They show up, accuse your business/industry of racism, do not letup until... you donate money to their cause, then they drop the issue.
It's a scam.

Just take a look at NASCAR.
About 15yrs ago, NASCAR tried to break out of the south and become a mainstream sport. They were largely successful. Jesse Jackson saw this as an opportunity, went on morning talk shows and accused the industry of racism for their lack of black participants. Now, I'm not even going to argue that point... there are very few African Americans in NASCAR. It may very well have a problem with race... that's not the problem.

What's the problem then? NASCAR then donated around $250,000 to Jesse Jacksons Rainbow Coalition and suddenly they were right with black America, Jessie Jackson dropped the issue and said NASCAR didn't have a race problem. NASCAR didn't add a single black employee or change any of their policies. The problem isn't that there isn't a racial divide in NASCAR or even Silicon Valley. The problem is Jessie Jackson doesn't care. He just wants to use that disparity to extort money from those businesses. He's a scam artist and a crook, and it's sad he's seen with such reverence in this country. He's done nothing but harm the black community and he should be ashamed of himself.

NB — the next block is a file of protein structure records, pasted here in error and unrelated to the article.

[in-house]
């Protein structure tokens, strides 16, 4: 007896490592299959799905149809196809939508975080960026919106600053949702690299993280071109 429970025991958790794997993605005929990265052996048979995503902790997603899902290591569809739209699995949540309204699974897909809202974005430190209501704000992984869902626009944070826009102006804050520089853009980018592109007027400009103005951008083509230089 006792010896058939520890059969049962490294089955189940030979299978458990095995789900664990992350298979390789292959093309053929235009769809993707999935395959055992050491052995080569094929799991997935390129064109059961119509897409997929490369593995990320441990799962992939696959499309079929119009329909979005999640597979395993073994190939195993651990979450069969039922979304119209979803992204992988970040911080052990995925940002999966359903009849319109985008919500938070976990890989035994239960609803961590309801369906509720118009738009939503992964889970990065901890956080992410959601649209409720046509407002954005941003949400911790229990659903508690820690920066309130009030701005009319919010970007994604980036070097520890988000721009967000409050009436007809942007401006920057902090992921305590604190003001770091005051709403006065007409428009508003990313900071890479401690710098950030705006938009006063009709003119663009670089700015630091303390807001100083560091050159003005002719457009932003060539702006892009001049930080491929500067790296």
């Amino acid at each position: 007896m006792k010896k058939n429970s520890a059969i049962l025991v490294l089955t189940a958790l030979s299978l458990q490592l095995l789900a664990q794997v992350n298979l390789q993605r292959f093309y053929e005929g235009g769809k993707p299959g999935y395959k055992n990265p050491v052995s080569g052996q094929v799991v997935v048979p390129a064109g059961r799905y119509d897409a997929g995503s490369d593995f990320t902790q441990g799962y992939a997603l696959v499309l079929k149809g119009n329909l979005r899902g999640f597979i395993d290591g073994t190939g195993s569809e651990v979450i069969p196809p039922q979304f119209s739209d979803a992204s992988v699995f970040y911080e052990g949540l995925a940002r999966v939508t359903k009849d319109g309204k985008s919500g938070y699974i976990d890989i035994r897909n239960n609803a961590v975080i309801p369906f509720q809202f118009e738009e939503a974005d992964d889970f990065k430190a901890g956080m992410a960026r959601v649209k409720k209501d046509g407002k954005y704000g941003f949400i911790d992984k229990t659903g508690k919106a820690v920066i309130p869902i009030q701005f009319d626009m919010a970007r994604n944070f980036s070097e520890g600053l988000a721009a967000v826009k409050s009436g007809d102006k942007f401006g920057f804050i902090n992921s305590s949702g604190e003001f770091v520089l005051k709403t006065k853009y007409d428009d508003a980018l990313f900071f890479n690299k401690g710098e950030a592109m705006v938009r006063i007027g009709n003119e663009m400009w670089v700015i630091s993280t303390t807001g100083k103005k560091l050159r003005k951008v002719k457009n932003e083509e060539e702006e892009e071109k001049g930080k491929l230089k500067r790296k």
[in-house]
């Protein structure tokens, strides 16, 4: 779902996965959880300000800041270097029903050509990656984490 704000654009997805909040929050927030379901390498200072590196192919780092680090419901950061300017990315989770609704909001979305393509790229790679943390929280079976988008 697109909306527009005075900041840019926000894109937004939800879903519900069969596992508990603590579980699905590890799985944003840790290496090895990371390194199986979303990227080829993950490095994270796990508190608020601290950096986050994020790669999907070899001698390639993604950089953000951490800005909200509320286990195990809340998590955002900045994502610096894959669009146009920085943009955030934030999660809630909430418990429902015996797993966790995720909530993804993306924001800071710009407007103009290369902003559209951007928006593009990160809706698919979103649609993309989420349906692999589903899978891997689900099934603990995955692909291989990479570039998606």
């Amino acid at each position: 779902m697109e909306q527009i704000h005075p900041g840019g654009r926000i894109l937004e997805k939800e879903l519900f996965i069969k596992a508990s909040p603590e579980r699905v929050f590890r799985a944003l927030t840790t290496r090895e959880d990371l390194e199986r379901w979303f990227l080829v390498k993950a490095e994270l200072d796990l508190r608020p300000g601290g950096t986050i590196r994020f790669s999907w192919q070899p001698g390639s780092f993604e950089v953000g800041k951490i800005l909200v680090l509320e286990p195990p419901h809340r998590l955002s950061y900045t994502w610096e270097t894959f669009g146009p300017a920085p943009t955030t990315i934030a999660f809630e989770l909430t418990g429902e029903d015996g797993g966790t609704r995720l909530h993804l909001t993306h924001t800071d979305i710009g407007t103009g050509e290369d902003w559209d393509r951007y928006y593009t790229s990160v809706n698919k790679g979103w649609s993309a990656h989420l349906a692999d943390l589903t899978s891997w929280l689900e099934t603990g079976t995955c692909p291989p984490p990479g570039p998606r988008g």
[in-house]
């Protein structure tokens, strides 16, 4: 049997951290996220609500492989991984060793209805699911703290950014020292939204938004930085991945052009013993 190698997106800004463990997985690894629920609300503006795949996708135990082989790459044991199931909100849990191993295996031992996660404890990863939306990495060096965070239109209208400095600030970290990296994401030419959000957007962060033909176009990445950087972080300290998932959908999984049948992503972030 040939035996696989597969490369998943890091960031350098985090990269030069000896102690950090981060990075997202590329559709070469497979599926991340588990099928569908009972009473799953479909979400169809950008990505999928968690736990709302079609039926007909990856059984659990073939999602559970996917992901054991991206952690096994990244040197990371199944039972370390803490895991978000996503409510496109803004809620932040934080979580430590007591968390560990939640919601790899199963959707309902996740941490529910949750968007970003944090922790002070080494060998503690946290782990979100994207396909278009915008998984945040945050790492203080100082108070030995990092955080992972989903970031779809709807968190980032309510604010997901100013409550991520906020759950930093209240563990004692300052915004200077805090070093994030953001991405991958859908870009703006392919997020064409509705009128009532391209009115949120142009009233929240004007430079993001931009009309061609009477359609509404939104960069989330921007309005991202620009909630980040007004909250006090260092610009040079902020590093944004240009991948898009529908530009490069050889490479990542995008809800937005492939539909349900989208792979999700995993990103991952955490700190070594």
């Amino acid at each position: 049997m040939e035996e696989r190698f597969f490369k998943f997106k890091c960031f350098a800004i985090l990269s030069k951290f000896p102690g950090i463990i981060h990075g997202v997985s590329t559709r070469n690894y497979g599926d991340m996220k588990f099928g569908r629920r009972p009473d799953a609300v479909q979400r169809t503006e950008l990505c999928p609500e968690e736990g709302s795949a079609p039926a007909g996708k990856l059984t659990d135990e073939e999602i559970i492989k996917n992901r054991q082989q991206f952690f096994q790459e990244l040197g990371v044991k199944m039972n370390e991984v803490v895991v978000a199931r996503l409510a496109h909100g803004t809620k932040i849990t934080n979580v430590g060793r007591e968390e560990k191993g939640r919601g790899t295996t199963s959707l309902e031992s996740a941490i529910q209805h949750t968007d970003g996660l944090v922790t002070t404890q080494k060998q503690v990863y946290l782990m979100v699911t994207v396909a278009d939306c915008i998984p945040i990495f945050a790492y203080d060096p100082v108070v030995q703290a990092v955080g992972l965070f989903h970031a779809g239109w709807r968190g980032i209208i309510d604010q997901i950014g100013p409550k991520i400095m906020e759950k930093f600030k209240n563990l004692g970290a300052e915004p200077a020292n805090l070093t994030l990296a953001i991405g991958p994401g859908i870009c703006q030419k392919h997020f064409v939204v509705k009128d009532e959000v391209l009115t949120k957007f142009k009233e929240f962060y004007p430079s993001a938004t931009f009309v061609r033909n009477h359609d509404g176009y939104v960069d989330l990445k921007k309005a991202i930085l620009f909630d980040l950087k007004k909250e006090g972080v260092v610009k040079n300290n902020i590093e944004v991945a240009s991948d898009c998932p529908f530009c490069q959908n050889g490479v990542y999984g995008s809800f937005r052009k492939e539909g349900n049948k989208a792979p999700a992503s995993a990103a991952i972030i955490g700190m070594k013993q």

Comment: The truth hurts, not my problem. (Score 1) 117

I was SAC, and that statement is laughable.

I was USN SSBN missile systems and have talked with many SAC (Minuteman) launch crews over the years, and it's the dead simple truth. Your systems are much simpler than ours (even without figuring that we had sixteen tubes that we operated individually while you mostly just watched lights) and you didn't (couldn't) operate them or intervene in their operations to the level we did.

The examples of the complexities that you didn't have to deal with are legion (off the top of my head and in no particular order):

  • You had no pressurization system. (And even if you did you didn't have to wait for the ship to come to launch depth.)
  • Your optical alignment system was set by the loading crew rather than operating in sequence as ours did.